Cuba-Americans in Philadelphia react to Obama's visit

Tuesday, March 22, 2016
VIDEO: Local reaction to Obama's visit to Cuba
Local reaction to President Obama's visit to Cuba.

CENTER CITY (WPVI) -- Cuba-Americans in Philadelphia were reacting to the historic visit of President Barack Obama.

At Cuba Libre in Old City Monday night, people were celebrating the visit, seeing it as opening the door to normalized relations.

"I think it's a great thing. I just got back from Cuba a few weeks ago and I think the people down there are really happy and excited for the changes coming," Timothy Ericson of Advanced Sports International.

Over some exotic Cuban dishes, the owners of the Fuji Bicycle brand were celebrating a new business venture in Cuba where former Mayor Michael Nutter and his wife Lisa are acting as the company's ambassadors.

"Fuji just entered into a five year sponsorship with the Cuban National Cycling Federation," Advanced Sports International CEO Pat Cunnane said.

Business is beginning to flow with the Cuban nation once again after half a century.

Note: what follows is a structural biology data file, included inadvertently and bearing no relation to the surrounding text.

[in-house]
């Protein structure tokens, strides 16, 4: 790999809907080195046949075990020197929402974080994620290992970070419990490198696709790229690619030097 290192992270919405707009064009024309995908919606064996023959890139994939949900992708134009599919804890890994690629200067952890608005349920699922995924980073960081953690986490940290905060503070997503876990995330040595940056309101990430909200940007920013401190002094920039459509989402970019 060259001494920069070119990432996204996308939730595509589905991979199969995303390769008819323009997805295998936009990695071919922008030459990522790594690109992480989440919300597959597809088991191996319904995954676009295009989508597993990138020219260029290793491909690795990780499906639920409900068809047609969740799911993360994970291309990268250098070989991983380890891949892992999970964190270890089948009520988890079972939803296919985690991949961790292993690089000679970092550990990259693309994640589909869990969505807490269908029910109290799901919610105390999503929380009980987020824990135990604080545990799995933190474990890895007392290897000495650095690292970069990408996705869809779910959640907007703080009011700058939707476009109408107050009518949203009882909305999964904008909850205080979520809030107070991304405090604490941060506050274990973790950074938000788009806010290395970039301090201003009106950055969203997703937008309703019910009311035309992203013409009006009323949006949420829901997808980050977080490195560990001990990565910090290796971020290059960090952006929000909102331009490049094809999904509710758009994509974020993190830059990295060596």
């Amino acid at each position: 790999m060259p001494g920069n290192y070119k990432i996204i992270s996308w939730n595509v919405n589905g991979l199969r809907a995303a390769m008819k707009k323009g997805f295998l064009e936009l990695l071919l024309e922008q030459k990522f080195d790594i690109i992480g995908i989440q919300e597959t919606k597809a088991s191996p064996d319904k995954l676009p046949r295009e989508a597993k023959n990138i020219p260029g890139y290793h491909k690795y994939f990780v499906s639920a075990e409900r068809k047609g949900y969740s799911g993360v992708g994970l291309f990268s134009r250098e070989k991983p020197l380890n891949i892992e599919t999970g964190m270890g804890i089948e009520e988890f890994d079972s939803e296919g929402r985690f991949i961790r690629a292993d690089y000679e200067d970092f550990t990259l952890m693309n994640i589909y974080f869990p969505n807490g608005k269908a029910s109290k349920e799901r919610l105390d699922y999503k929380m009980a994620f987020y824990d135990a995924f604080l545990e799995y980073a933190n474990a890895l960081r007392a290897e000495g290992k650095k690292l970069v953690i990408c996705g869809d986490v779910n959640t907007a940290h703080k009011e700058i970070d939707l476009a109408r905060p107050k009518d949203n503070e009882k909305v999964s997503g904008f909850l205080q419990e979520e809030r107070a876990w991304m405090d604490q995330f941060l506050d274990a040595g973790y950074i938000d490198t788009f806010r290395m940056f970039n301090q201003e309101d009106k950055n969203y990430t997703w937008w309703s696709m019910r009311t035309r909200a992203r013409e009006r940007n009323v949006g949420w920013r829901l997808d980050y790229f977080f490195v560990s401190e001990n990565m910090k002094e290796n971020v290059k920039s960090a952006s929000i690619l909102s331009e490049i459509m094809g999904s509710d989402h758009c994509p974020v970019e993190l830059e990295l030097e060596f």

It's something Cuban-American and Doylestown business man George Fernandez has been pushing fervently for, this after his family fled Cuba decades ago.

"For me personally, as a Cuban born Cuban-American, it is truly an emotional and happy moment," Fernandez said.

Former city managing director Richard Negrin, a Cuban American, applauds the progress the Cuban government is making in terms of human rights.

"Today, the president successfully got Raul Castro to hold a press conference and take questions from the free press, that hasn't happen, I'm not sure ever," Negrin said.

For Negrin, this is deeply personal. After his parents fled Cuba, his father went back to negotiate with Fidel Castro for the release of 3,000 political prisoners. He succeeded.

But at the tender age of 13, he would see his father gun down by a radical anti-Castro group.

Looking back now, does he think it was worth it? He believes so.

"He believed in bringing people together and that was something for him that was worth it," Negrin said.

Most of all, Negrin and Fernandez say it's about the people of Cuba because after 50 years of suffering during the embargo, they can finally begin to live with dignity.